Olekina visited Kaelo's school in search of bright Masai girls to sponsor. A teacher told him that Kaelo had too much potential to be wasted in an early marriage and needed to be allowed to continue her education. Kaelo's parents were eager for the opportunity to keep her in school. With funding from the US Agency for International Development's Africa Education Initiative, MED paid for Kaelo to finish high school and sit for her final exams, which she aced. Also graduating that year were Kisai, Nkadori, and more than 100 other Masai women who received aid from MED and USAID.

The Big Three spent one year at MED's computer training school in 2004 and finished the program at the top of their class. Three months into their pre-medicine programs at Chicago State, the women were already talking about plans to return to Kenya as doctors and open a hospital for rural Masai communities.

They say most early marriages occur today out of economic necessity. When parents can no longer pay for school fees, they see early marriage as the only way to keep their daughters from ending up on the streets. Few Masai men will marry uncircumcised women.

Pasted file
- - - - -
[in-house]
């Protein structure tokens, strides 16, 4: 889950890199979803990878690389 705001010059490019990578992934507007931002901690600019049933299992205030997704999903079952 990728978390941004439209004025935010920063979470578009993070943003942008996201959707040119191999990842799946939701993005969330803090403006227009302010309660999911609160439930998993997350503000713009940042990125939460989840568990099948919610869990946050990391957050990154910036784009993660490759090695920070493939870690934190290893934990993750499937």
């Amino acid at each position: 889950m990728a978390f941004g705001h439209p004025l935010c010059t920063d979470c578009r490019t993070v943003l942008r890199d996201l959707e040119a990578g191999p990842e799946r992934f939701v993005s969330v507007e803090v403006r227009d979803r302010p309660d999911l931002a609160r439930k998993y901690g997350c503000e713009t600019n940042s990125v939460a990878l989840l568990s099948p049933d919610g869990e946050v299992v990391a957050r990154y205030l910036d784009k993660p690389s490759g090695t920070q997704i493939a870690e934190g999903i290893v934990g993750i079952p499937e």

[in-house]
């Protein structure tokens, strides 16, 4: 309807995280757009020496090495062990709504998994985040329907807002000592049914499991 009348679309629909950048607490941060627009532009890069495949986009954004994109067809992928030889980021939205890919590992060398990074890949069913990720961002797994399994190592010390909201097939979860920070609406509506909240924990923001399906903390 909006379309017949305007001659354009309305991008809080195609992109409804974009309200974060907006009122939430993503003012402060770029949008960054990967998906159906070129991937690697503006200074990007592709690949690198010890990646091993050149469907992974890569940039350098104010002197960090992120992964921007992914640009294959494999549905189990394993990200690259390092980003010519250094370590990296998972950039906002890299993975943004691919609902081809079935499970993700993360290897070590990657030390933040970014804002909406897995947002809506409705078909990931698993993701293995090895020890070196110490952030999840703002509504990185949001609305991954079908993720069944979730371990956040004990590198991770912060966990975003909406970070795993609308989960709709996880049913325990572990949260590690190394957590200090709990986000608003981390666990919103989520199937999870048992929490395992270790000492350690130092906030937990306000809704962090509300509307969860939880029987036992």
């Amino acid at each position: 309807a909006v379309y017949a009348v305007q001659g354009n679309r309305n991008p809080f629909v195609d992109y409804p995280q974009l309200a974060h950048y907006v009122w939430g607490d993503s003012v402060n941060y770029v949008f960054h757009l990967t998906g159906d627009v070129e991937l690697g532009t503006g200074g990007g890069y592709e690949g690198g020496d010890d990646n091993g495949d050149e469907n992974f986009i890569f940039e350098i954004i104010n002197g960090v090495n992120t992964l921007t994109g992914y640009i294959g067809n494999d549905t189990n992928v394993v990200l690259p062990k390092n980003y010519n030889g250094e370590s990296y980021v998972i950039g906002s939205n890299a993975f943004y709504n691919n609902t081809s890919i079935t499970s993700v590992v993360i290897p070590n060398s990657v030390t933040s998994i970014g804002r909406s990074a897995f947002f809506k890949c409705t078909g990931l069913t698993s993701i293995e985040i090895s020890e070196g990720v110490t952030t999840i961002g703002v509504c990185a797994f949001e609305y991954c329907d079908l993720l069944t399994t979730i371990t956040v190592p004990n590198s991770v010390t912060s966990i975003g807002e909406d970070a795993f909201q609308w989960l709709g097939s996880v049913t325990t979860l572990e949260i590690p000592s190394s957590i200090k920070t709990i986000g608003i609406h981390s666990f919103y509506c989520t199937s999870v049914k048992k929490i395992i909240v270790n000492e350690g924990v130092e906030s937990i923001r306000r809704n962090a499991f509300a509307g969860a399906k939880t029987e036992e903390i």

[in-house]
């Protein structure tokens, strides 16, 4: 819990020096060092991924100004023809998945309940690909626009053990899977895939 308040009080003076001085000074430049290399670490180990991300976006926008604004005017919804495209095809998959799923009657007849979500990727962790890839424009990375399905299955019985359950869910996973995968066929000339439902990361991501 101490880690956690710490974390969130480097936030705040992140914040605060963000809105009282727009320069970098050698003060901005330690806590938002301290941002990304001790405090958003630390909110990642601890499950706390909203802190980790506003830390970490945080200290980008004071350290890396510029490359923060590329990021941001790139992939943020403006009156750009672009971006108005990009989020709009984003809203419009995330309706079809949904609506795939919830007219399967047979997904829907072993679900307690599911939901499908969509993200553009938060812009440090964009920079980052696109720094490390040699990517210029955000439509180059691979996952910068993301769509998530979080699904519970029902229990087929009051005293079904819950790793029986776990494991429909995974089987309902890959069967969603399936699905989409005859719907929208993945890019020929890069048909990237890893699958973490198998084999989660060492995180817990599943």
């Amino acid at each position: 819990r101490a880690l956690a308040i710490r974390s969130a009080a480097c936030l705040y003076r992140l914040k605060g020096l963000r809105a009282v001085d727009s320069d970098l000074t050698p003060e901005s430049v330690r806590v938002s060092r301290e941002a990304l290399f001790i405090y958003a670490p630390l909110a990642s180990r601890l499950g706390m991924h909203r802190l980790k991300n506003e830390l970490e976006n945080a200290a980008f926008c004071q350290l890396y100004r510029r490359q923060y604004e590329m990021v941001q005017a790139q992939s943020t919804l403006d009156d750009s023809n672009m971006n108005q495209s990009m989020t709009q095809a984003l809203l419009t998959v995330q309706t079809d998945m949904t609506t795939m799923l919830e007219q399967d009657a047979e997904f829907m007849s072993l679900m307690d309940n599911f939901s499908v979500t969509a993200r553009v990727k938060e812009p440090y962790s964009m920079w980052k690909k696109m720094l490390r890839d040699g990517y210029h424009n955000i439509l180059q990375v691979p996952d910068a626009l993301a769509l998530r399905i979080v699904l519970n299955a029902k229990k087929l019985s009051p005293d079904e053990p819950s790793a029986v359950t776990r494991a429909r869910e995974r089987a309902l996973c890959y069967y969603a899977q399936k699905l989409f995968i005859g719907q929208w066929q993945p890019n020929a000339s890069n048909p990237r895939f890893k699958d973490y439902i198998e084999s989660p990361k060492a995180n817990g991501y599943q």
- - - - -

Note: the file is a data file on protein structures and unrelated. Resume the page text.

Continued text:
But the genuine concern that Masai families have for their daughters may play a key role in ending FGM, they say, if the dangers of the practice are communicated.

While international anti-FGM campaigns have pressed for laws that have resulted in the arrest of rural Masai parents, the women say, discussions about its dangers and the policy issues surrounding it rarely reach the isolated communities where the practice is most common.

"I am certain that when these girls go back, they will have a great impact on their community," says Sarah Moten, chief of the education division of the USAID Africa Bureau, in a phone interview. "It will be a female who will stop FGM."

The Big Three insist that that female must also be Masai.